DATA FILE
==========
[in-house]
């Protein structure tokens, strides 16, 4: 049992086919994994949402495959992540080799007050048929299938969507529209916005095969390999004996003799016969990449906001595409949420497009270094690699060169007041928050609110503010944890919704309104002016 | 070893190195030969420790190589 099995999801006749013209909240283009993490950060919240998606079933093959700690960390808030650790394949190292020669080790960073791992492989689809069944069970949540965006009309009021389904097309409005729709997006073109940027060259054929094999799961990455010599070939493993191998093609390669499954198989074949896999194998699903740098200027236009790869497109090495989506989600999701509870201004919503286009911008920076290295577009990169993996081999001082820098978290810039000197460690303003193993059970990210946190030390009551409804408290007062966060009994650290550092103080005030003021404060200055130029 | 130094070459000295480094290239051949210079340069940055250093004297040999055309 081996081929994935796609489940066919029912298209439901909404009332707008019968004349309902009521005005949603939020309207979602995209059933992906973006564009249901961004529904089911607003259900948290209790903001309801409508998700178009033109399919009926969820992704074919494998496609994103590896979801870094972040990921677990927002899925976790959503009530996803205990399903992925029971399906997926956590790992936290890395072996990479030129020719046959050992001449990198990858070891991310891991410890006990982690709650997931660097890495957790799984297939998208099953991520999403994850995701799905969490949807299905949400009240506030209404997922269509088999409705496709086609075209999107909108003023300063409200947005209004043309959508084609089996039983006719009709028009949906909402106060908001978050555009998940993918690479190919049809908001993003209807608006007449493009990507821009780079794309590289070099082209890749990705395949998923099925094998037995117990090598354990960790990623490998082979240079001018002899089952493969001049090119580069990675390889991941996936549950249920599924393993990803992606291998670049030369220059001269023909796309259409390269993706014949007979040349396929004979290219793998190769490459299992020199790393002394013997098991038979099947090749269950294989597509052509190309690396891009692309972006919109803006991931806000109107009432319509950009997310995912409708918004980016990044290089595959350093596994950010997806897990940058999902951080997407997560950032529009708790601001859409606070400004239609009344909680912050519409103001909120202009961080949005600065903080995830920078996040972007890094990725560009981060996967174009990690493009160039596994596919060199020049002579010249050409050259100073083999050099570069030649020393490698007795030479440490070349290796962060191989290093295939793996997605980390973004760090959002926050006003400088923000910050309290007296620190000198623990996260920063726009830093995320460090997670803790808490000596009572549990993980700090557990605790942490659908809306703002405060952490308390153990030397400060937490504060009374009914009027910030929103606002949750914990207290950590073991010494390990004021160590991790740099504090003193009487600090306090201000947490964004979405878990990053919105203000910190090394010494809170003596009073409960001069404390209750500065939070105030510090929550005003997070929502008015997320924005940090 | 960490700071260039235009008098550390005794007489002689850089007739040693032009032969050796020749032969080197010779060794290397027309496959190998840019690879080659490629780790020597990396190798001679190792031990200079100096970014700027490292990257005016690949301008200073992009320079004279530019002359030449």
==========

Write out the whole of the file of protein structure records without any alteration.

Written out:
[in-house]
């Protein structure tokens, strides 16, 4: 049992086919994994949402495959992540080799007050048929299938969507529209916005095969390999004996003799016969990449906001595409949420497009270094690699060169007041928050609110503010944890919704309104002016 | 070893190195030969420790190589 099995999801006749013209909240283009993490950060919240998606079933093959700690960390808030650790394949190292020669080790960073791992492989689809069944069970949540965006009309009021389904097309409005729709997006073109940027060259054929094999799961990455010599070939493993191998093609390669499954198989074949896999194998699903740098200027236009790869497109090495989506989600999701509870201004919503286009911008920076290295577009990169993996081999001082820098978290810039000197460690303003193993059970990210946190030390009551409804408290007062966060009994650290550092103080005030003021404060200055130029 | 130094070459000295480094290239051949210079340069940055250093004297040999055309 081996081929994935796609489940066919029912298209439901909404009332707008019968004349309902009521005005949603939020309207979602995209059933992906973006564009249901961004529904089911607003259900948290209790903001309801409508998700178009033109399919009926969820992704074919494998496609994103590896979801870094972040990921677990927002899925976790959503009530996803205990399903992925029971399906997926956590790992936290890395072996990479030129020719046959050992001449990198990858070891991310891991410890006990982690709650997931660097890495957790799984297939998208099953991520999403994850995701799905969490949807299905949400009240506030209404997922269509088999409705496709086609075209999107909108003023300063409200947005209004043309959508084609089996039983006719009709028009949906909402106060908001978050555009998940993918690479190919049809908001993003209807608006007449493009990507821009780079794309590289070099082209890749990705395949998923099925094998037995117990090598354990960790990623490998082979240079001018002899089952493969001049090119580069990675390889991941996936549950249920599924393993990803992606291998670049030369220059001269023909796309259409390269993706014949007979040349396929004979290219793998190769490459299992020199790393002394013997098991038979099947090749269950294989597509052509190309690396891009692309972006919109803006991931806000109107009432319509950009997310995912409708918004980016990044290089595959350093596994950010997806897990940058999902951080997407997560950032529009708790601001859409606070400004239609009344909680912050519409103001909120202009961080949005600065903080995830920078996040972007890094990725560009981060996967174009990690493009160039596994596919060199020049002579010249050409050259100073083999050099570069030649020393490698007795030479440490070349290796962060191989290093295939793996997605980390973004760090959002926050006003400088923000910050309290007296620190000198623990996260920063726009830093995320460090997670803790808490000596009572549990993980700090557990605790942490659908809306703002405060952490308390153990030397400060937490504060009374009914009027910030929103606002949750914990207290950590073991010494390990004021160590991790740099504090003193009487600090306090201000947490964004979405878990990053919105203000910190090394010494809170003596009073409960001069404390209750500065939070105030510090929550005003997070929502008015997320924005940090 | 960490700071260039235009008098550390005794007489002689850089007739040693032009032969050796020749032969080197010779060794290397027309496959190998840019690879080659490629780790020597990396190798001679190792031990200079100096970014700027490292990257005016690949301008200073992009320079004279530019002359030449």